Please note: These questions are answered by the team at IPSEA Charity, who are trained in SEND law, not by Special Needs Jungle. If your query is urgent, please contact them directly.
Skip to: A: Advocacy, Assessments, Autism | E: Education, EHC Plans | H: Health | L: Legal Assistance | N: Negligence | O: Outcomes | P: Parent Participation, Placement, Post 16, Practitioner Matters, Provision | S-Z: SEND Reform, Social Care, Statement provision, Transfer to EHCP, Transport
Parent asks:Are the LA allowed to make changes to the EHCP from that which was ordered by the Tribunal? What should we do if they do not reinstate the EHCP to that which was made by the First Tier Tribunal?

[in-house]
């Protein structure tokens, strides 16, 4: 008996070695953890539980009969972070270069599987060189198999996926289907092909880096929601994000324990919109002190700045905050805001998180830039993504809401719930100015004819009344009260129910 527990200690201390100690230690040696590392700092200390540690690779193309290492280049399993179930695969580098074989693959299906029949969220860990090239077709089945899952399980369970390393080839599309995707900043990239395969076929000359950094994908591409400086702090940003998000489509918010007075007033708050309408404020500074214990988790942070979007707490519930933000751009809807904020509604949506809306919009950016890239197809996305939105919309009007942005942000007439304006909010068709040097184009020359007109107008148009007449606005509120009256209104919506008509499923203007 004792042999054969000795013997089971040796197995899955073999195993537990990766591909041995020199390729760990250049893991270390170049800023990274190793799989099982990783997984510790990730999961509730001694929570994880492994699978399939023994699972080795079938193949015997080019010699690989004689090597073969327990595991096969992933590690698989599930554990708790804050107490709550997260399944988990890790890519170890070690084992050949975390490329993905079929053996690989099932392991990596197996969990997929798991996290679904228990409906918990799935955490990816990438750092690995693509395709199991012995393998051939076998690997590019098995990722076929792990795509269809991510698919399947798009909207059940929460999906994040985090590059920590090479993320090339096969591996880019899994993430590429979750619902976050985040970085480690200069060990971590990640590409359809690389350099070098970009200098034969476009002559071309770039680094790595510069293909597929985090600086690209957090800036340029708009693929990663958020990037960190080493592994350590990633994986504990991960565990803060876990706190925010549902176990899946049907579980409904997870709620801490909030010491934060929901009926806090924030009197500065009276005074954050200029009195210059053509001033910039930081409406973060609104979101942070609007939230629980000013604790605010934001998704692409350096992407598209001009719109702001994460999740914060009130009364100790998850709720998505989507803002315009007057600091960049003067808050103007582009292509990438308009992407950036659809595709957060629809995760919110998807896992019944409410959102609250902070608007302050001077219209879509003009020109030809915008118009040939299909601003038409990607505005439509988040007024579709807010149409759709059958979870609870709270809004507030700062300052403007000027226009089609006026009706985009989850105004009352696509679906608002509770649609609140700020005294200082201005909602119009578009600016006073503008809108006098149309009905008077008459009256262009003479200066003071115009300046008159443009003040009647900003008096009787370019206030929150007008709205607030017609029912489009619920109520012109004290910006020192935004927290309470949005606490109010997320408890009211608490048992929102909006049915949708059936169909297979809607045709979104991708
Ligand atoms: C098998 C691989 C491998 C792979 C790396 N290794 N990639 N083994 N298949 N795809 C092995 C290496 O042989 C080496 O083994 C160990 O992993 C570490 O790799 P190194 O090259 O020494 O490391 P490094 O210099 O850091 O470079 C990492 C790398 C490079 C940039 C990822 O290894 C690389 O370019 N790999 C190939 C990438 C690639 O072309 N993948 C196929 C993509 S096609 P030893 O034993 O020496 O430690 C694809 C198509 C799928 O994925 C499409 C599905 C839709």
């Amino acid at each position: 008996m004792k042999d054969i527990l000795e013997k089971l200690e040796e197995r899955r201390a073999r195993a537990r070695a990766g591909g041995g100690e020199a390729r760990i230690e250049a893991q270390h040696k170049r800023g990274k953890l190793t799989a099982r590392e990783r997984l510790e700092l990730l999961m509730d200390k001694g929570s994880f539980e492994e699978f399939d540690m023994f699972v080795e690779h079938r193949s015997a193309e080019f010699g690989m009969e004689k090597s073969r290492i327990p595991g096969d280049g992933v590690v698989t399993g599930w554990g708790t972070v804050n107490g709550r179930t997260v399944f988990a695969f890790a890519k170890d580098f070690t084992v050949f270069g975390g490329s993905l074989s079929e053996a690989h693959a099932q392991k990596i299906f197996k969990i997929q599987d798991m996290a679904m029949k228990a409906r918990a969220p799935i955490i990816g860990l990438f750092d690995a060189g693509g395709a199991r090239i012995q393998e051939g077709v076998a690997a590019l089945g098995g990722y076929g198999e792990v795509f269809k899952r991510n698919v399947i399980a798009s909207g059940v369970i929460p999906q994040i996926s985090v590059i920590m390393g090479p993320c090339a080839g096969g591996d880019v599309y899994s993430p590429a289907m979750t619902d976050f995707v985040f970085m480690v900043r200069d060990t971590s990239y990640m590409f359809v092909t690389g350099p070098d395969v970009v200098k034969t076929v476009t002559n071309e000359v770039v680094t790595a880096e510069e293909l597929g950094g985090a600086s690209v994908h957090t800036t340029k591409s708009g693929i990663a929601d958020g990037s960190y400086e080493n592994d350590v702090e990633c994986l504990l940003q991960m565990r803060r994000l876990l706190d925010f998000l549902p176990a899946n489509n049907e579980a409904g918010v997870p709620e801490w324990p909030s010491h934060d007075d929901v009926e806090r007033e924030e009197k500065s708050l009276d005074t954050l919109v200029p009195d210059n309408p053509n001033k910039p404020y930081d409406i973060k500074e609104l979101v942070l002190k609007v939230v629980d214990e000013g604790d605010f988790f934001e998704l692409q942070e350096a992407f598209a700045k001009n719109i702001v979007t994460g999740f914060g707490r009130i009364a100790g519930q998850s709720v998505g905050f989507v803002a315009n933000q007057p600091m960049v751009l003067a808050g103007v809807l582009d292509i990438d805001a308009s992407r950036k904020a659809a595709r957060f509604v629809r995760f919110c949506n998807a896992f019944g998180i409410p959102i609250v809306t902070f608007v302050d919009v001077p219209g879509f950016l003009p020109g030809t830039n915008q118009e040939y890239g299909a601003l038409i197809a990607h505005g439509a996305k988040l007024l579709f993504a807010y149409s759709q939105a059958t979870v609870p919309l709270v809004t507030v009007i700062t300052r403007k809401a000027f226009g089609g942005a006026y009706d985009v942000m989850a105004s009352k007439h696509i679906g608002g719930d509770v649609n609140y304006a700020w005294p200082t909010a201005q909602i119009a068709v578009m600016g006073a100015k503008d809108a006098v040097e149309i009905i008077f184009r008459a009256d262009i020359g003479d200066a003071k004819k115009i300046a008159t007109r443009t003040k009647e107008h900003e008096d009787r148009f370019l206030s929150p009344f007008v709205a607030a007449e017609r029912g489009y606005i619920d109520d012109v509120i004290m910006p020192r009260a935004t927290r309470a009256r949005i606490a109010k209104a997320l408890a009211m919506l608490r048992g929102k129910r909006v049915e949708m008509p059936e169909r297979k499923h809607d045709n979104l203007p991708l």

IPSEA answers:It is not entirely clear from your question whether the local authority has issued an EHC Plan which does not fully comply with the First-tier Tribunal’s decision or whether, having complied with the decision, it has, at a later date, issued another amended Plan. If immediately following a Tribunal, the local authority has issued an EHC Plan that does not fully comply with the decision of the Tribunal, then the local authority is likely to be in breach of Regulation 44 of the Special Educational Needs and Disability Regulations 2014 which deals with compliance with Tribunal orders. Without knowing the exact nature of your appeal to the Tribunal it is not possible to say exactly which timescale applies, but the regulations are clear that a Tribunal order must be complied with. You should write to the Director of Children’s Services complaining that the local authority is in breach of its duty to comply with the Tribunal order. If this fails you may have to apply to the Secretary of State for Education to enforce compliance. The complaint would be about the local authority acting unlawfully (being in breach of Regulation 44) and made under section 497 of the Education Act 1996. The Secretary of State has powers to direct local authorities to take action to remedy any unlawful act. Complaints can be made online: https://www.education.gov.uk/schools/leadership/schoolperformance/schoolcomplaints-form It may, alternatively, be necessary to make an application to the High Court for judicial review in order to ensure compliance. The time limit for applying for judicial review is as soon as possible but in any event within three months. It is usually necessary to show that everything possible has been tried to resolve the problem before resorting to court action. You can also make a complaint to the Local Government Ombudsman (LGO). For details of the procedure see: http://www.lgo.org.uk/making-a-complaint/ There is also a helpline number to call: 0300 061 0614. If on the other hand, the local authority complied with the Tribunal order by issuing an amended Plan in the form that it ordered, but has subsequently amended the Plan, it may not be acting unlawfully. The local authority is entitled to amend an EHC Plan at any time as long as it follows the process set out in the Special Educational Needs and Disability Regulations 2014. This involves, among other things, sending you a copy of the EHC Plan together with a notice specifying the proposed amendments, giving you at least 15 days to make representations about the content of the draft Plan and the opportunity to request a meeting with an officer of the local authority. If the local authority has issued an amended Plan and you are unhappy with the content you will have a fresh right of appeal to the First-tier Tribunal.